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Justin Mottershead
recent graduate (Manchester, United Kingdom)

I started blogging around a year ago although have only taken it (slightly) seriously for the past few months. I usually blog about football so am hoping to use this platfrom as an ideal opportunity to branch out. Being something of a luddite, you may sense there is a lack of media in some of my posts, but slowly and surely I am getting better, and by the end of this competition you may even see links and videos on my blog!


Which British Party will deliver for the developing world?

Published 01st April 2010 - 1 comments - 1983 views -

With a British General Election looming, one of the least discussed topics amongst the electorate is which party will benefit the developing world the most. At first glance this may seem as though the people of Britain are being selfish and ignorant- two traits we’ve actually mastered over the years. However let’s be brutally honest, at a time when we are still in the grip of a recession many people have a right to be concerned as to which party will benefit them the most rather than developing nations.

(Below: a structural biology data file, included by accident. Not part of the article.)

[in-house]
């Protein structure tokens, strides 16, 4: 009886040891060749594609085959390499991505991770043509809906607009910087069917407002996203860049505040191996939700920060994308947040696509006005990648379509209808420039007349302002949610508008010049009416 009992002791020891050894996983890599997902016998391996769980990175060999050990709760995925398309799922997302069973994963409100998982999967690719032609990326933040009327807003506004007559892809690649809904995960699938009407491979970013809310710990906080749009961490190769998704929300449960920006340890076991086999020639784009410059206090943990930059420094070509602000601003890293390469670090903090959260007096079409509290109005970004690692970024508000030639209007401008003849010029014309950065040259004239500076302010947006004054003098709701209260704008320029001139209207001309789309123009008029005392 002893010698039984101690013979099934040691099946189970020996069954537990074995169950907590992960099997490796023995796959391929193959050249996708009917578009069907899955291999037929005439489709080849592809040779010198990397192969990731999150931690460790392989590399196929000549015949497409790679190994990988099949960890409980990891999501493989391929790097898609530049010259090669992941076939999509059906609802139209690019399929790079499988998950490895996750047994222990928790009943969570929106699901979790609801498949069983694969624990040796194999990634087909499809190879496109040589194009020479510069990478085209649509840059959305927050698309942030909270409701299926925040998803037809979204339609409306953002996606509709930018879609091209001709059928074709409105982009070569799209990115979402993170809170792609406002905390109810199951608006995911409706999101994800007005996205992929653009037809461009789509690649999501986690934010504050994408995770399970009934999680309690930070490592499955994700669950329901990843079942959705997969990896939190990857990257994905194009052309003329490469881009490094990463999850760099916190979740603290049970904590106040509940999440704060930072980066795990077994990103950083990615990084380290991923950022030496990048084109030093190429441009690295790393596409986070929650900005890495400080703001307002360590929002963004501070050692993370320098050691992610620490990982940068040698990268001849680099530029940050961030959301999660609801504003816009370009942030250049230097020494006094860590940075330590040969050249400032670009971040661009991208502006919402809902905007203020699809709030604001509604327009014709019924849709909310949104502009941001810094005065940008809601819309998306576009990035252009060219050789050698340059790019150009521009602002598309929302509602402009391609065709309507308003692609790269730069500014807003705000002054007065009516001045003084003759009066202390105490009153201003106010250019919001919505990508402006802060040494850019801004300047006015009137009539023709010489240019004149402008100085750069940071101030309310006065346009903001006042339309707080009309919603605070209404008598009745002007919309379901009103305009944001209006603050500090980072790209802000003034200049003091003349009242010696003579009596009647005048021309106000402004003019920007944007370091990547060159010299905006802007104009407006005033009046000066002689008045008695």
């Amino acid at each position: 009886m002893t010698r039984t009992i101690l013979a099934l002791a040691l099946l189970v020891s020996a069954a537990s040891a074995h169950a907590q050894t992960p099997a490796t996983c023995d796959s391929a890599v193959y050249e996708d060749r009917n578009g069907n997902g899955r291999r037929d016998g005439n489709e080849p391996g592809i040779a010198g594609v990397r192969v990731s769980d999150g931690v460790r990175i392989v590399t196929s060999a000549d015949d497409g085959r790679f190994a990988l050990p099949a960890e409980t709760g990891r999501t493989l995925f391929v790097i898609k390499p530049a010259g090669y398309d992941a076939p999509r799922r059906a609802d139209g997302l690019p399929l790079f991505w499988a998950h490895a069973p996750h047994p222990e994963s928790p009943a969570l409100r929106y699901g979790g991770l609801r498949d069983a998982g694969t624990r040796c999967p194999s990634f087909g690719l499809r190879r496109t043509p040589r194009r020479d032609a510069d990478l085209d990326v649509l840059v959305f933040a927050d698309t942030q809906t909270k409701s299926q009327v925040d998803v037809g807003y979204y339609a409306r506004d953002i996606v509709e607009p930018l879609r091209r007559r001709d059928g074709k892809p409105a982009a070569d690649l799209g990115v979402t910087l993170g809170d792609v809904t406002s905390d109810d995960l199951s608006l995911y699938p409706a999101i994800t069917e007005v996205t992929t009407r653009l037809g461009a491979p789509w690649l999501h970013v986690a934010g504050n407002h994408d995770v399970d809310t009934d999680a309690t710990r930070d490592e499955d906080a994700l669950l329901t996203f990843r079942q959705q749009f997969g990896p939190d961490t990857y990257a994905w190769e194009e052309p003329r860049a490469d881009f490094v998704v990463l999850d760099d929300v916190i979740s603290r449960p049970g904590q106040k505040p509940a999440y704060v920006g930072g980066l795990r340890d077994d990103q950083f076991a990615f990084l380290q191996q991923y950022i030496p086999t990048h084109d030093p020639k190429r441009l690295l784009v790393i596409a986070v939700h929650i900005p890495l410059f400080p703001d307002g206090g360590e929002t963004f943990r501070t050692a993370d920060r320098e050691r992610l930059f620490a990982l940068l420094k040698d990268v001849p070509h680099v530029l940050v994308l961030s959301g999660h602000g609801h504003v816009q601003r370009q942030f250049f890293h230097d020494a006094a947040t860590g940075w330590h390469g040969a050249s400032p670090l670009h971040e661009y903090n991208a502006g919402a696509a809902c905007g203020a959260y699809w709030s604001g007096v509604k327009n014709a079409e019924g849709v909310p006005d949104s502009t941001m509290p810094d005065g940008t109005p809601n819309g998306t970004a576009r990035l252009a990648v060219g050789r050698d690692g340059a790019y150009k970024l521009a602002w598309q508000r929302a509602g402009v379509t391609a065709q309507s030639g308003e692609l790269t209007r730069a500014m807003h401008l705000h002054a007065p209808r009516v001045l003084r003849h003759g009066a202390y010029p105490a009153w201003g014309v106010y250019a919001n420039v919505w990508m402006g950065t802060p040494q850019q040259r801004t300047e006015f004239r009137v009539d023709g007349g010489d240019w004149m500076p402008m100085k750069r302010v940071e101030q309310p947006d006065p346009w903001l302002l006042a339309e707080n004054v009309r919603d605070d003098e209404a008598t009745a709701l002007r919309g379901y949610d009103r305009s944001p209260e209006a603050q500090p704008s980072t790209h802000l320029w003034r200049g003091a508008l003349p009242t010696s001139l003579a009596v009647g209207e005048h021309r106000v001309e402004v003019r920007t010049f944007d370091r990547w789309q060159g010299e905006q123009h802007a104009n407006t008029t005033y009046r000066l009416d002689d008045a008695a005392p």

There are still those amongst us though, who are genuinely concerned at both Labour and Conservative policies when it comes to topics such as African aid and debt. While hardly a vote winner both Labour Prime Minister Gordon Brown and Conservative leader David Cameron are fully aware that they must have some form of clear policy which is neither harsh on Africa nor overly generous in such a difficult economic time.

Personally I would like to see one or both leaders take a stance when it comes to African debt, a real commitment on not just aid to developing countries but something more substantial such as reward based schemes which can help to ensure money being spent is put to the most effective use. It is my firm belief that part of the problem in Britain when it comes to aid to developing countries is that many Brits are sceptical regarding whether the donated money gets to the actual people who need it. Schemes such as these could help encourage more people to take aid seriously and dispel the myth that all the money is merely being wasted by corrupt or inept politicians.

Speaking of inept politicians the Conservatives hardly covered themselves in glory two months ago when one of their Members of Parliament Christopher Chope blocked a bill which would have seen the world’s poorest countries protected from ‘vulture fund’ companies. These companies are basically loan sharks who buy up debt from poor nations then sue them for immediate repayment. A bill protecting countries from such deplorable practices would seem like an absolute no-brainer to the majority of us. However Chope begged to differ, obviously felling more sympathy towards the poor loan sharks than to the horrible nasty starving people who will be affected by this decision.